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RE: Paper Blankets

    To Whom It May Concern,
    The tone of the "Paper Blanket" message seemed set on 
    DISPOSAL...unless the waste is hazardous (not expected but not 
    clearly stated) remaining options would leave landfilling or 
    incineration.  Either type of facility would most likely want to 
    perform their own analysis of the waste to insure the waste meets 
    permit requirements for disposal.  You should take the time (and 
    are required by law in chapter 262.11) to perform a hazardous 
    waste determination in order to rule out this possibility.
    Since the EMA is not an industrial operation the waste would be 
    considered "municipal" if it is not hazardous.  The only way you 
    would really get the attention of a disposal facility is if you 
    notify them of the waste shipment or ship the waste in one big 
    load.  In this case, the disposal facility will probably want to 
    check the waste and may require you to jump through a few 
    analytical/paper work hoops for them prior to accepting the waste 
    for disposal, unless they have prior experience with this type of 
    small portion of the blankets in your waste container over time 
    and on a regular basis you will probably achieve the same ends 
    without a lot of fuss, and without breaking any laws.  One catch 
    to this scenario is that storage of the waste in excess of one 
    year would be considered disposal without prior DEP approval (see 
    6018.103, definition of "storage").  First, be sure the waste is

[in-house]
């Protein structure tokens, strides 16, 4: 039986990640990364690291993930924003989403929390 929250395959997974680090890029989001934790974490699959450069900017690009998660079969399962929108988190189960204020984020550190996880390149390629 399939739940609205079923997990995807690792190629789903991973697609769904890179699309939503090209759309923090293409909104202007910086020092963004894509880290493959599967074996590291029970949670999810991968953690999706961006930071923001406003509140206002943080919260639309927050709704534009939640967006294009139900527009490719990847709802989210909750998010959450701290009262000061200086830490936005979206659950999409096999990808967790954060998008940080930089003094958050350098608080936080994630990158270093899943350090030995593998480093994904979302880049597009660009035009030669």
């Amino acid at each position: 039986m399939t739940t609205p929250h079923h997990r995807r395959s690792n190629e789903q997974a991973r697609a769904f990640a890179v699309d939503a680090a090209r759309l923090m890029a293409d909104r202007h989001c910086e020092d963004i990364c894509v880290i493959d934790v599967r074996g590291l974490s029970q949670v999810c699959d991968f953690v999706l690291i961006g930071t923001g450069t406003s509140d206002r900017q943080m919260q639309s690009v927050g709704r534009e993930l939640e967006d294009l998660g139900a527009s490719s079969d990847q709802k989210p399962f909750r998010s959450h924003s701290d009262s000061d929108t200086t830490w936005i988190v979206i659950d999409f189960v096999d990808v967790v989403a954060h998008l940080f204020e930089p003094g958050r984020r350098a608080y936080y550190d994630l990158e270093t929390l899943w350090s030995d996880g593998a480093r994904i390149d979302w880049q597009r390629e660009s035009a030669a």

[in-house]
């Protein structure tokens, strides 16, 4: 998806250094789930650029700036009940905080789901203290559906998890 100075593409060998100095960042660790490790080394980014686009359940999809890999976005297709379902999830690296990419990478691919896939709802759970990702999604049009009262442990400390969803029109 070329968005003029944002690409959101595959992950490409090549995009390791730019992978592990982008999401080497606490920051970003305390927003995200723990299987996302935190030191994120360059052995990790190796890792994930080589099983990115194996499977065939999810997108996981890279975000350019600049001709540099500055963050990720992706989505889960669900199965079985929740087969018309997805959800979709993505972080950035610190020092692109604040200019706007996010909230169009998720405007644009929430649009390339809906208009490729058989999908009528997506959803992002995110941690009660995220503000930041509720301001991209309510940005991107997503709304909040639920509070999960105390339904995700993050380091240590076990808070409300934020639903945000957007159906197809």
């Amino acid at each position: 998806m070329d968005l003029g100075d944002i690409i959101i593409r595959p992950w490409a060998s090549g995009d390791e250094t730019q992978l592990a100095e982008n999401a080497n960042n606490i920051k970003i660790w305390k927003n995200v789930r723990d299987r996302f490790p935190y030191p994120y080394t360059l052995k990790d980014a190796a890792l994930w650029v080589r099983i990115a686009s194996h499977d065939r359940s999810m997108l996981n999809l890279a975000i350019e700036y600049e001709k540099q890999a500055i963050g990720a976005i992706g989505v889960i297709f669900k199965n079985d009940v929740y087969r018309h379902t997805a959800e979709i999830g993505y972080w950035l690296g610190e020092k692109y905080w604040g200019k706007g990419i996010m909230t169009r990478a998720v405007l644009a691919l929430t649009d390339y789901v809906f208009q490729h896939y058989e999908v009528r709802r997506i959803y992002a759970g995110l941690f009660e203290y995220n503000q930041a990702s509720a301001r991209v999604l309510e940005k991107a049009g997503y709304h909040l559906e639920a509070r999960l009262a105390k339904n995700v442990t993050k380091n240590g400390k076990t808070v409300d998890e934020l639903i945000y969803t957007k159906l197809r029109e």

If you are considering RECYCLING options, did the contamination 
    you mentioned come from the fire retardent of have the blankets 
    been exposed to another source of contamination??  Are they fit 
    for use by people or animals??
    If the blankets are usable, some "reuse/recycling options could 
    1) Donate the blankets to a shelter for the homeless.  Even an 
    animal shelter may find a bedding use for the blankets.
    2) Again, if safe for use perhaps a farmer could also employ them 
    for animal bedding.  (Be sure the farmer knows what he is getting)
    3) The blankets were for emergency purposes...keeping one or two 
    in a car may be a thought.  Perhaps they could be given to "the 
    public" for use as part of an emergency kit either in cars or the 
    home.  A blanket give-away could be combined with a promotion for 
    emergency preparedness (maybe with an instruction sheet on what 
    else one might wish to include in an emergency kit).  
    4) Would hospitals, clinics, ambulance services, etc. be able to 
    use the blankets as disposables?
    5) Donate to charity for use overseas.
    6) A composting operation may be able to process the material.  
    Commercial facilities should have the same permit concerns as a 
    landfill or incinerator.
    7) If incineration is selected, at lease try to go to a 
    co-generation facility where the waste will be used as a fuel.